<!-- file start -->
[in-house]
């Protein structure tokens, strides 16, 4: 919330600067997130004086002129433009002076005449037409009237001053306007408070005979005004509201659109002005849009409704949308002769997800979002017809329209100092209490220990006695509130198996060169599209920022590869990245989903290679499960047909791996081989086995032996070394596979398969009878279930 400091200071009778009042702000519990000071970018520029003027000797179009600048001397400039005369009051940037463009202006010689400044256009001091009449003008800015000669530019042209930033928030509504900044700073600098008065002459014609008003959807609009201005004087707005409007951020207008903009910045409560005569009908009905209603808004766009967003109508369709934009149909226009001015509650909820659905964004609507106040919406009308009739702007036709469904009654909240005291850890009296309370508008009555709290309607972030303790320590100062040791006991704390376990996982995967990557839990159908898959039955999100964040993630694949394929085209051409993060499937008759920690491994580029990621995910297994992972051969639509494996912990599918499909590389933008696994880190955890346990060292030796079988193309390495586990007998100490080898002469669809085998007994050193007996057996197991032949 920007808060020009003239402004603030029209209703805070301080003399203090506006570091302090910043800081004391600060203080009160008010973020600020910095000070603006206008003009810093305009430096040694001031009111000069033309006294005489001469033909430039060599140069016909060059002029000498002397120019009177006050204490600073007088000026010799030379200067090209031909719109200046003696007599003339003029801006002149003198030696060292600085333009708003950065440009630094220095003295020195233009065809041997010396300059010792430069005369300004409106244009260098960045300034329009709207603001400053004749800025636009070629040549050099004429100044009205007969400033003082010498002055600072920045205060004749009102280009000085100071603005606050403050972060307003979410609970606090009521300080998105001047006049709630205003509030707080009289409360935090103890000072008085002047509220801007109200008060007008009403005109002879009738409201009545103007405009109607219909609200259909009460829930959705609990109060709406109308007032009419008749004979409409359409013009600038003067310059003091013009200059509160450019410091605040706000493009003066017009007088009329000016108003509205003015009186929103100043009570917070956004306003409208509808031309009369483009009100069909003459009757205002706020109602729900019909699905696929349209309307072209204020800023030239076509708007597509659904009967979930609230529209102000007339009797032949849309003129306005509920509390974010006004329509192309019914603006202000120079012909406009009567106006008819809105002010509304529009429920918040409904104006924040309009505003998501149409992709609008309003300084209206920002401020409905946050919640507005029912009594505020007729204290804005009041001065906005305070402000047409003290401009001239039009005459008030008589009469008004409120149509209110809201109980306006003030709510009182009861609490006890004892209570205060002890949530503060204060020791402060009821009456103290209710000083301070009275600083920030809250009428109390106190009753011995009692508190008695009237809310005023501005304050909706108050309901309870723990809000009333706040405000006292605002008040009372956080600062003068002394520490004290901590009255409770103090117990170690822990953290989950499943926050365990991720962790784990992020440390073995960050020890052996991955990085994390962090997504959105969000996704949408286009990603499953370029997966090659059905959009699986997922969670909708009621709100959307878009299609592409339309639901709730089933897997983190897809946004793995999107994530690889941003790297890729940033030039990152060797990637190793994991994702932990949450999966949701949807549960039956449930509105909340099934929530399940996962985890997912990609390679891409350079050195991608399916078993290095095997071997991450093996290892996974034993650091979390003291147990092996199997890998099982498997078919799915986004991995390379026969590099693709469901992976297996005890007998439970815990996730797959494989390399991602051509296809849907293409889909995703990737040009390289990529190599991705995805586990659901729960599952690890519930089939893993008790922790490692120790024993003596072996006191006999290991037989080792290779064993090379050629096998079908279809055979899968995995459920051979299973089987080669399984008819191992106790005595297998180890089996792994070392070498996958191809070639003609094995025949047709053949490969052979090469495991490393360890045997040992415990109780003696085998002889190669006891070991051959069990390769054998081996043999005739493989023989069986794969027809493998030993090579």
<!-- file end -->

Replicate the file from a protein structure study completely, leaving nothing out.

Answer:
[in-house]
């Protein structure tokens, strides 16, 4: 919330600067997130004086002129433009002076005449037409009237001053306007408070005979005004509201659109002005849009409704949308002769997800979002017809329209100092209490220990006695509130198996060169599209920022590869990245989903290679499960047909791996081989086995032996070394596979398969009878279930 400091200071009778009042702000519990000071970018520029003027000797179009600048001397400039005369009051940037463009202006010689400044256009001091009449003008800015000669530019042209930033928030509504900044700073600098008065002459014609008003959807609009201005004087707005409007951020207008903009910045409560005569009908009905209603808004766009967003109508369709934009149909226009001015509650909820659905964004609507106040919406009308009739702007036709469904009654909240005291850890009296309370508008009555709290309607972030303790320590100062040791006991704390376990996982995967990557839990159908898959039955999100964040993630694949394929085209051409993060499937008759920690491994580029990621995910297994992972051969639509494996912990599918499909590389933008696994880190955890346990060292030796079988193309390495586990007998100490080898002469669809085998007994050193007996057996197991032949 920007808060020009003239402004603030029209209703805070301080003399203090506006570091302090910043800081004391600060203080009160008010973020600020910095000070603006206008003009810093305009430096040694001031009111000069033309006294005489001469033909430039060599140069016909060059002029000498002397120019009177006050204490600073007088000026010799030379200067090209031909719109200046003696007599003339003029801006002149003198030696060292600085333009708003950065440009630094220095003295020195233009065809041997010396300059010792430069005369300004409106244009260098960045300034329009709207603001400053004749800025636009070629040549050099004429100044009205007969400033003082010498002055600072920045205060004749009102280009000085100071603005606050403050972060307003979410609970606090009521300080998105001047006049709630205003509030707080009289409360935090103890000072008085002047509220801007109200008060007008009403005109002879009738409201009545103007405009109607219909609200259909009460829930959705609990109060709406109308007032009419008749004979409409359409013009600038003067310059003091013009200059509160450019410091605040706000493009003066017009007088009329000016108003509205003015009186929103100043009570917070956004306003409208509808031309009369483009009100069909003459009757205002706020109602729900019909699905696929349209309307072209204020800023030239076509708007597509659904009967979930609230529209102000007339009797032949849309003129306005509920509390974010006004329509192309019914603006202000120079012909406009009567106006008819809105002010509304529009429920918040409904104006924040309009505003998501149409992709609008309003300084209206920002401020409905946050919640507005029912009594505020007729204290804005009041001065906005305070402000047409003290401009001239039009005459008030008589009469008004409120149509209110809201109980306006003030709510009182009861609490006890004892209570205060002890949530503060204060020791402060009821009456103290209710000083301070009275600083920030809250009428109390106190009753011995009692508190008695009237809310005023501005304050909706108050309901309870723990809000009333706040405000006292605002008040009372956080600062003068002394520490004290901590009255409770103090117990170690822990953290989950499943926050365990991720962790784990992020440390073995960050020890052996991955990085994390962090997504959105969000996704949408286009990603499953370029997966090659059905959009699986997922969670909708009621709100959307878009299609592409339309639901709730089933897997983190897809946004793995999107994530690889941003790297890729940033030039990152060797990637190793994991994702932990949450999966949701949807549960039956449930509105909340099934929530399940996962985890997912990609390679891409350079050195991608399916078993290095095997071997991450093996290892996974034993650091979390003291147990092996199997890998099982498997078919799915986004991995390379026969590099693709469901992976297996005890007998439970815990996730797959494989390399991602051509296809849907293409889909995703990737040009390289990529190599991705995805586990659901729960599952690890519930089939893993008790922790490692120790024993003596072996006191006999290991037989080792290779064993090379050629096998079908279809055979899968995995459920051979299973089987080669399984008819191992106790005595297998180890089996792994070392070498996958191809070639003609094995025949047709053949490969052979090469495991490393360890045997040992415990109780003696085998002889190669006891070991051959069990390769054998081996043999005739493989023989069986794969027809493998030993090579």